Call me dense, but I’m still not convinced – or I don’t understand what you’re saying. Is an expense “qualified” if it was not incurred when the dependent is covered by the plan the HSA is associated with? If the status of the individual on the date of service is what matters, the status is that the dependent – in this example – is not covered under the plan. If I am reading your response correctly, an individual could have an HSA for a short period of time and then be eligible to reimburse any future medical expenses, regardless of when they were incurred. I agree that the medical expense can reimbursed when the dependent is no longer a dependent, as long as they were covered under the plan when the expense was incurred. But are you saying that the person can incur qualified medical expenses while not covered by an insurance plan/HSA and still have them reimbursed from an HSA – just because that person was covered at some point in the past?

     

    Johanna Fox Turner, CPA, CFP, Fox Wealth Mgmt & Fox CPAs ~
    http://www.fox-cpas.com/for-doctors-only ~ [email protected]

    #241593 Reply
    mb(a)CPA mb(a)CPA 
    Participant
    Status: Accountant
    Posts: 18
    Joined: 04/01/2019

    With that said, does anyone have any opinion on whether it would be best practice to cash out qualified expenses for a soon to be former dependent at the end of their dependency (say towards the end of the last year they will be claimed as a dependent)?  I’m not necessarily looking for the letter of the law here, more like practical application in dealing with an IRS audit and avoiding unnecessary administrative complications.

    #241594 Reply
    jfoxcpacfp jfoxcpacfp 
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    Joined: 01/09/2016

    With that said, does anyone have any opinion on whether it would be best practice to cash out qualified expenses for a soon to be former dependent at the end of their dependency (say towards the end of the last year they will be claimed as a dependent)?  I’m not necessarily looking for the letter of the law here, more like practical application in dealing with an IRS audit and avoiding unnecessary administrative complications.

    Click to expand…

    I thought spiritrider was saying the opposite, but I’m obviously not the expert here 😉.

    Johanna Fox Turner, CPA, CFP, Fox Wealth Mgmt & Fox CPAs ~
    http://www.fox-cpas.com/for-doctors-only ~ [email protected]

    #241596 Reply
    Avatar billy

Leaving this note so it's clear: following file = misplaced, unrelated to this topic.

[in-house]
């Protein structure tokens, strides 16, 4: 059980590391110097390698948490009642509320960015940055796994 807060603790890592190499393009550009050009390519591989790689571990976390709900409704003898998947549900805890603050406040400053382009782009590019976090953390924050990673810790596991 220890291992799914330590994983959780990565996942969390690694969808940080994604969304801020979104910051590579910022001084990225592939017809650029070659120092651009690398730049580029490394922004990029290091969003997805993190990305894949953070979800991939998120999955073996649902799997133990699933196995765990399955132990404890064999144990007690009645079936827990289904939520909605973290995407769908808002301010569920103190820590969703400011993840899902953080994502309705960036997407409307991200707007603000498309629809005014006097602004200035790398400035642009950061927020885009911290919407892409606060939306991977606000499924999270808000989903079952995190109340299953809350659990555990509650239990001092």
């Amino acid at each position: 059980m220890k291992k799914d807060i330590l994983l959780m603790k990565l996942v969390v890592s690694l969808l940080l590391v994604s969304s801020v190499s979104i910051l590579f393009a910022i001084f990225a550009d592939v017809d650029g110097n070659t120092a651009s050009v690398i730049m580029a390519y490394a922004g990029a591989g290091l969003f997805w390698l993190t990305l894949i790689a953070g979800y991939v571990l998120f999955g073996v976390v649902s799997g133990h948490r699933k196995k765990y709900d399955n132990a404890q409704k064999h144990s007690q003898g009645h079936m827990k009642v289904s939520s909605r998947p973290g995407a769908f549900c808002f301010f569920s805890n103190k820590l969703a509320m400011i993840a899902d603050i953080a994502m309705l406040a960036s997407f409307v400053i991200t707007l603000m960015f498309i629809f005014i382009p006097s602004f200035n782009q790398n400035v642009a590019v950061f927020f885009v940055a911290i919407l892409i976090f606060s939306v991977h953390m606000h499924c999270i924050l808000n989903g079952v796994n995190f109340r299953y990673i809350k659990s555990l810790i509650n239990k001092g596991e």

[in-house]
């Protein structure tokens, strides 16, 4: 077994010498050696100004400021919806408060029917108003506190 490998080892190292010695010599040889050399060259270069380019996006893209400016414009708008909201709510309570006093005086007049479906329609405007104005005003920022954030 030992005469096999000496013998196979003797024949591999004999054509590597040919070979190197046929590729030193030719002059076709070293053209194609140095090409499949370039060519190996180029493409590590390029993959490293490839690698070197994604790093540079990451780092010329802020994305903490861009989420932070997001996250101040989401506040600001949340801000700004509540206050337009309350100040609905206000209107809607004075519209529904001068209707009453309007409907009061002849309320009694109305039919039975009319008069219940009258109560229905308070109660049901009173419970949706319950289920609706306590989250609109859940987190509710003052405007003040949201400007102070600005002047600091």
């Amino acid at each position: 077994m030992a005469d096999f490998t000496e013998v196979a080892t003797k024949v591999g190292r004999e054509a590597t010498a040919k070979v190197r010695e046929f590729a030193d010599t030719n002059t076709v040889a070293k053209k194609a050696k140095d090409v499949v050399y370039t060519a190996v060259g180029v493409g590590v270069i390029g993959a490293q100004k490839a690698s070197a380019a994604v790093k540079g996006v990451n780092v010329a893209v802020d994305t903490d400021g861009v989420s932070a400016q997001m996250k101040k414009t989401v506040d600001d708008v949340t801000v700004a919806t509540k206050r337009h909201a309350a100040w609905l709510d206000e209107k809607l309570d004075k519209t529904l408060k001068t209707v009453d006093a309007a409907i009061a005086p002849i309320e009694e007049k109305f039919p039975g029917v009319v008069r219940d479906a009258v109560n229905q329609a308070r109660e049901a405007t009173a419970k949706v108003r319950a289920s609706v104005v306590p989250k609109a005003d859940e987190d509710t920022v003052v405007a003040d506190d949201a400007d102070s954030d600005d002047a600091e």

Participant
    Status: Physician
    Posts: 162
    Joined: 04/07/2016

    Johanna my understanding to your last question is that you can.  I had an HSA both prior to and after getting married. The last 2 years I have not been able to contribute to an HSA bc I switched insurances, but kept my money invested in it.  It is my understanding that I can still reimburse myself from the HSA for a medical expense that either my wife or I incurred yesterday as well as the ones we incurred while I was contributing to the HSA.  What I can’t do is reimburse myself for any expenses prior to the HSA being established, or for any of my wife’s expenses incurred prior to our marriage.  Also you cant reimburse yourself for expenses that you were able to itemize on your taxes either (no double benefit).  Spiritrider or someone else please correct me if Im wrong.

    #241597 Reply
    jfoxcpacfp jfoxcpacfp 
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    Johanna my understanding to your last question is that you can.  I had an HSA both prior to and after getting married. The last 2 years I have not been able to contribute to an HSA bc I switched insurances, but kept my money invested in it.  It is my understanding that I can still reimburse myself from the HSA for a medical expense that either my wife or I incurred yesterday as well as the ones we incurred while I was contributing to the HSA.  What I can’t do is reimburse myself for any expenses prior to the HSA being established, or for any of my wife’s expenses incurred prior to our marriage.  Also you cant reimburse yourself for expenses that you were able to itemize on your taxes either (no double benefit).  Spiritrider or someone else please correct me if Im wrong.